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Promoting Skillful Learning: Designing Activities for Metacognitive Growth

1.    Name a primary metacognitive learning objective for students and explain the reasoning behind it.
2.    Describe the salient elements of the context of the activity.
3.    Outline the activities to engage students in the metacognitive learning objective and the products providing evidence for it.
4.    Draft supporting materials for the metacognitive activities.

In this extended face-to-face workshop session, participants will commit to a specific metacognitive learning objective to implement with students in a specific learning context. This builds directly from the definition of metacognition built during the previous virtual workshop. The goal of this interactive working session is to guide participants through the process of constructing an outline of a complete metacognitive activity to meet the identified objective. This includes identifying what students will do and what products they will produce that will provide evidence for attaining the objective. For example, within a foundational engineering course, the objective may be to help students adopt and use learning strategies associated with deeper learning. To do this we could develop specific in-class practice with three relevant strategies, such as, retrieval practice, working and explaining what-if extensions to example problems, and creating a concept map of course concepts. Evidence that students are doing what-if extensions could include a short video identifying their what-if question and explaining their solution. Once participants design their metacognitive activity, they will have a model of the process that can be replicated to develop additional activities.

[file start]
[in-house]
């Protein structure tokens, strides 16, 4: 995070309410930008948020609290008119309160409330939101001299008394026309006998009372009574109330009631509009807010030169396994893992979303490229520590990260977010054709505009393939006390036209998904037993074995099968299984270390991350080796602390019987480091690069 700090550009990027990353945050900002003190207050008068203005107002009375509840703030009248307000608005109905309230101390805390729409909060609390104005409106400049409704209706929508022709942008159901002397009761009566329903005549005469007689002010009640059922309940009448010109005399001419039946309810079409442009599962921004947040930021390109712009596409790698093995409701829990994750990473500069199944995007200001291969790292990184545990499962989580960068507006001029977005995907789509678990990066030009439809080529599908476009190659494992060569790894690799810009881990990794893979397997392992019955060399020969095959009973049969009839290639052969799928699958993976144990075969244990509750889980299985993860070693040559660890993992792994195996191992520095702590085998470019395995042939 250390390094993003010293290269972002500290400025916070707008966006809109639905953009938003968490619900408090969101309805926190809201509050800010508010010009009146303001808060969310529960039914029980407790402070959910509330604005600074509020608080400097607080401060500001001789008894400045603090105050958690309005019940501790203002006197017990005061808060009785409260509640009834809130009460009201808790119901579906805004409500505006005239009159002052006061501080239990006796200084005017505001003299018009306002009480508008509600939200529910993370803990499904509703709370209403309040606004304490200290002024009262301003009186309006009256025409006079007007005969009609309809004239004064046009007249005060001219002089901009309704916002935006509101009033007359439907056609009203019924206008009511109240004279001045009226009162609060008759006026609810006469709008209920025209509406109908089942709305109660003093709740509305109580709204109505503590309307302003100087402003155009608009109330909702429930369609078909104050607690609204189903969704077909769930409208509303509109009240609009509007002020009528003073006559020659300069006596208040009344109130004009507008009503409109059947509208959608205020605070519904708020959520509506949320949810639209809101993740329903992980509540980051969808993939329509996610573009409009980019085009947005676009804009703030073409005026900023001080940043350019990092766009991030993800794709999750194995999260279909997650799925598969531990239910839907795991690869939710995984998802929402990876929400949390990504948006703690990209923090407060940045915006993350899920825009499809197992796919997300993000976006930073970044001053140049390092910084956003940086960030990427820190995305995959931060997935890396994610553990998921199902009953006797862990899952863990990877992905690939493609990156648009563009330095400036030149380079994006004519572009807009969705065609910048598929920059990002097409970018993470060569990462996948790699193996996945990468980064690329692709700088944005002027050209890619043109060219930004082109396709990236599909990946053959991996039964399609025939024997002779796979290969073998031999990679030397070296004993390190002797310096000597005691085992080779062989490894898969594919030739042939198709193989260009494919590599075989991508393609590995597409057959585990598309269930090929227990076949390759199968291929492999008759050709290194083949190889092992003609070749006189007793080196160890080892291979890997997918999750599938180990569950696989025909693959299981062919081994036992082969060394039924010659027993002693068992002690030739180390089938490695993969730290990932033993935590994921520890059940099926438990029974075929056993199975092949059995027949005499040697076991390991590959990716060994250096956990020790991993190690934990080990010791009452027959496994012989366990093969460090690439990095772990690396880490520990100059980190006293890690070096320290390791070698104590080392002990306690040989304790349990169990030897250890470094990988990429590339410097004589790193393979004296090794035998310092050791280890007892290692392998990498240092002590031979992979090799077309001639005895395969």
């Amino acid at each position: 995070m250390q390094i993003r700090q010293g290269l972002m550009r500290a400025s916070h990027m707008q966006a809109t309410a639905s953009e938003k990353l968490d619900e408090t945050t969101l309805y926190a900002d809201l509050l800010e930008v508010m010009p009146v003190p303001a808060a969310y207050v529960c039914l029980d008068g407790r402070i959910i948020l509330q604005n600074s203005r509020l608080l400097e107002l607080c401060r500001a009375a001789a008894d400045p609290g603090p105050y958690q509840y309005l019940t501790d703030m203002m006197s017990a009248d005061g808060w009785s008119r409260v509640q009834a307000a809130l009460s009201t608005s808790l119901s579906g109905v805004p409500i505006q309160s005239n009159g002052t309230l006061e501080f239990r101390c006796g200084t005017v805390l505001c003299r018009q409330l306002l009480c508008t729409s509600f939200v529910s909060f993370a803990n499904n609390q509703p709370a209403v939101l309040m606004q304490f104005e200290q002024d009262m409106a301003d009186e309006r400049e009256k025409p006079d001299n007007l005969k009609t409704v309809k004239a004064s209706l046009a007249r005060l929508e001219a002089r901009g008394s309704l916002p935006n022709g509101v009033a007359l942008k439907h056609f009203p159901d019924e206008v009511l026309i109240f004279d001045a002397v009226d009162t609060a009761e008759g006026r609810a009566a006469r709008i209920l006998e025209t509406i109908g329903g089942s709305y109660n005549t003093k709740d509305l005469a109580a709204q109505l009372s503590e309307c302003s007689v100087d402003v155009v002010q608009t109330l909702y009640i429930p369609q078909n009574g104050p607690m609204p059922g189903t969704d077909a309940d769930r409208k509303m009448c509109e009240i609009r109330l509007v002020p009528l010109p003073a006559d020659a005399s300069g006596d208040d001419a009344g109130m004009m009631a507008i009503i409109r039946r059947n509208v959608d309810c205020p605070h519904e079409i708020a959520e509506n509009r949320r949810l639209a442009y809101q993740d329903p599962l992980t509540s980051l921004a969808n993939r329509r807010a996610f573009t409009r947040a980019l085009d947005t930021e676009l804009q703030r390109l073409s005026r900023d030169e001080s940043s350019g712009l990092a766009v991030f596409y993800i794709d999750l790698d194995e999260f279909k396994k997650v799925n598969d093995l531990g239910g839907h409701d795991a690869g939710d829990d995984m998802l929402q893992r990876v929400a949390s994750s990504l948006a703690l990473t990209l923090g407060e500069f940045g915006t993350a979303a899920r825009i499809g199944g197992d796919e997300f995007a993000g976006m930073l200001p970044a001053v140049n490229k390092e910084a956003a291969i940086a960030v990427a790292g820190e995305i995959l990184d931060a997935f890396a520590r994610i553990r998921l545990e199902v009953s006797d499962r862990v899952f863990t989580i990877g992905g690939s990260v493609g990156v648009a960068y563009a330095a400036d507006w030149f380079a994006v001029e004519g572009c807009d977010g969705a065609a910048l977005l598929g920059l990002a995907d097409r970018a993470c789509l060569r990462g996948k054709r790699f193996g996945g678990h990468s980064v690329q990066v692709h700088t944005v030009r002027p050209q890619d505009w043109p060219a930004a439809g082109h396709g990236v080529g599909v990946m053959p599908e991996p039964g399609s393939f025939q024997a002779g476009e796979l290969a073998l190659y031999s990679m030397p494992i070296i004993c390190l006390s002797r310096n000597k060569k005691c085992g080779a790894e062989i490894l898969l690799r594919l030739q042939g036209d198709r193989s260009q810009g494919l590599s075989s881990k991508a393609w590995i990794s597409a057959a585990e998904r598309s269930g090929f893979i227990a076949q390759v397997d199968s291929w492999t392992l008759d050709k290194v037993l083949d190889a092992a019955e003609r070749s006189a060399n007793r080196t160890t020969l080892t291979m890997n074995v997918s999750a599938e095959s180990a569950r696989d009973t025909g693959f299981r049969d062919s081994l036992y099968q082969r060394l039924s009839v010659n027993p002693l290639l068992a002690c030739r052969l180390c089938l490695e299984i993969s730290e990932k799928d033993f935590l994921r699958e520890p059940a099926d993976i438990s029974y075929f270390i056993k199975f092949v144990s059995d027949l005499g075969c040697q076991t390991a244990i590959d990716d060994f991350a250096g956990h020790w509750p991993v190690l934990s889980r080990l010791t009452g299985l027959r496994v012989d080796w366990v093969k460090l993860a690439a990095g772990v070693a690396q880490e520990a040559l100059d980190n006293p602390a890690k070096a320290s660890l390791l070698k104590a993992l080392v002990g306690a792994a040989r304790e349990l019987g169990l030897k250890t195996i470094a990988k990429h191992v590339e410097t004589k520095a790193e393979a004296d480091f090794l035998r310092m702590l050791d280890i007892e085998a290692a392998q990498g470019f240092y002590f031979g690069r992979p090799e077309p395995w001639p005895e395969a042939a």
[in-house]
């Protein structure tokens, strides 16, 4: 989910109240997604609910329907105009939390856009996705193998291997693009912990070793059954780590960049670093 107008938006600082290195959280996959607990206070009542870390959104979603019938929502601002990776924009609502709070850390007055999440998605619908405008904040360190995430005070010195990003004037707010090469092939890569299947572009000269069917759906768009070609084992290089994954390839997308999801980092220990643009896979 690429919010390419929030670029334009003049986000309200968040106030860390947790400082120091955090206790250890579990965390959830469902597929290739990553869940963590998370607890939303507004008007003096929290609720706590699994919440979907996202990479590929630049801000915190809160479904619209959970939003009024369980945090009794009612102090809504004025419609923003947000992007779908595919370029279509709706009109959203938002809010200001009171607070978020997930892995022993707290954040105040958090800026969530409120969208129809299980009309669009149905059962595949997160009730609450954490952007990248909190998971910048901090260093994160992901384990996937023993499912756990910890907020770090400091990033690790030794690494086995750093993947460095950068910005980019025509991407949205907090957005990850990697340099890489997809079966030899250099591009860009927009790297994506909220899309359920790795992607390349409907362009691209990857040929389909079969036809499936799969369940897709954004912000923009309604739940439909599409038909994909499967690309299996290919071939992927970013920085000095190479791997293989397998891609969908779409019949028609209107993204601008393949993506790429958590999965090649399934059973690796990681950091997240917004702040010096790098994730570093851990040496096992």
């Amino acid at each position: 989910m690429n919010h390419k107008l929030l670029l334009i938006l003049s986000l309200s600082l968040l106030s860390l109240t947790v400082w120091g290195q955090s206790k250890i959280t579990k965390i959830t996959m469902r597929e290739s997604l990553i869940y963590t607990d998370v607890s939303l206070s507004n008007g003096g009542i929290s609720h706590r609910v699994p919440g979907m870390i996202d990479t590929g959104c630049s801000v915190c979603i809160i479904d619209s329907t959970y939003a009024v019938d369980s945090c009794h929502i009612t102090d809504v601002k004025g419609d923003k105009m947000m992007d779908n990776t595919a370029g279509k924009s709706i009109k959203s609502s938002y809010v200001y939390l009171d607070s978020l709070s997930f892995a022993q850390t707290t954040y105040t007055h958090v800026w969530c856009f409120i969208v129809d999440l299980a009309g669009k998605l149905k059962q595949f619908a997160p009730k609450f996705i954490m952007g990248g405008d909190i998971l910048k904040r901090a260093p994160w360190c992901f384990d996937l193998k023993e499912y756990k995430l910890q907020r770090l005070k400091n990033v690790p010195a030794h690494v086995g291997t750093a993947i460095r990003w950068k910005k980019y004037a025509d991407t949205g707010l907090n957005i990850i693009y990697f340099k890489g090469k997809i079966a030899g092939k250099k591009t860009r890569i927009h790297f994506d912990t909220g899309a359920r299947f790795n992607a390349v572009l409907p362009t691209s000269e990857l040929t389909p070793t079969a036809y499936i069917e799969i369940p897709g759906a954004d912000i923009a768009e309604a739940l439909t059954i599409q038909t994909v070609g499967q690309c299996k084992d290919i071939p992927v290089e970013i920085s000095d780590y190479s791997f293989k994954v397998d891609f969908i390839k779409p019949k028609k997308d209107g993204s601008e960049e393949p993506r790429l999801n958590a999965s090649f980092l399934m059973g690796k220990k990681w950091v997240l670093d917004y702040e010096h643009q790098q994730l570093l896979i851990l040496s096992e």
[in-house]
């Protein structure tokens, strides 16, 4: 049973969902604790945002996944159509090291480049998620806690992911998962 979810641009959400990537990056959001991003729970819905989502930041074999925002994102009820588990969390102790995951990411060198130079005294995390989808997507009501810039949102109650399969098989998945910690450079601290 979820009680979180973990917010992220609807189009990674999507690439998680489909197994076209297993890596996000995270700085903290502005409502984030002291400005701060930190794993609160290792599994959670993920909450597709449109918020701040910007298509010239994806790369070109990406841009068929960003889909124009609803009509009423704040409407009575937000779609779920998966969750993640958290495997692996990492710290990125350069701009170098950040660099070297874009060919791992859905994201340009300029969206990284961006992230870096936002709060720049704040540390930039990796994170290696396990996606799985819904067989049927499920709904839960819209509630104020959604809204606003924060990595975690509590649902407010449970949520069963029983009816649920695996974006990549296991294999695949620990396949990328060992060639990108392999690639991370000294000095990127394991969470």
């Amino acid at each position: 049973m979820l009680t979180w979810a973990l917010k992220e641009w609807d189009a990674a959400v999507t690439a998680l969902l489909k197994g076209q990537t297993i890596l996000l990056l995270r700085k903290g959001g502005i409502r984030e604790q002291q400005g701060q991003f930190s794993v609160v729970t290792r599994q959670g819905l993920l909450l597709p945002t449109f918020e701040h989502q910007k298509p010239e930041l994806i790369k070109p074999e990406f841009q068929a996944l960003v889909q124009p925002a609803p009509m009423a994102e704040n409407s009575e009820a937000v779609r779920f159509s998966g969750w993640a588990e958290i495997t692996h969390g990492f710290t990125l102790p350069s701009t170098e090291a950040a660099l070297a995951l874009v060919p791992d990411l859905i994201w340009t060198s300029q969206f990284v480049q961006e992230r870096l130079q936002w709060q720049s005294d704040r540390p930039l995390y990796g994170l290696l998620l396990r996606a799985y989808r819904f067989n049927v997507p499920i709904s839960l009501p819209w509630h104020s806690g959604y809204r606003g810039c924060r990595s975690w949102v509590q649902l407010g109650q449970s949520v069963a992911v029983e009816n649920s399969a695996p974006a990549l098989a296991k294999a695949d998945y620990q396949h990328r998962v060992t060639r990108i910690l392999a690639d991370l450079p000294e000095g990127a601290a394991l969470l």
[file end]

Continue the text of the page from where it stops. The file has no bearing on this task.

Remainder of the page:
Workshop Leaders: 

Dr. Patrick Cunningham, Associate Professor of Mechanical Engineering
Rose-Hulman Institute of Technology

Dr. Holly M. Matusovich, Associate Professor of Engineering Education
Virginia Tech

Dr. Rachel McCord, Lecturer and Research Assistant Professor in the Engineering Fundamentals Program,
University of Tennessee

Please note: This workshop is from 9 to 1, and then resumes from 3 to 4:30 pm in Teer 203. Breakfast, lunch and snacks will be provided. 

For more information about this workshop series, please contact Dr. Stacy Tantum or Dr. Rebecca Simmons

This workshop is sponsored by the Pratt School of Engineering, Office of the Dean.

This workshop is second in a series of three sessions; although each of the sessions can be attended individually, we encourage you to register for Session 1 Promoting Skillful Learning: What is metacognition and where to start with students? (Dec 9) and Session 3 Promoting Skillful Learning: Addressing context, barriers, and challenges  (January 7) as well.


Monday, January 6, 2020
9:00am - 1:00pm
Other (see event description)
West Campus
Teaching and Learning  
Registration has closed.

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Duke Learning Innovation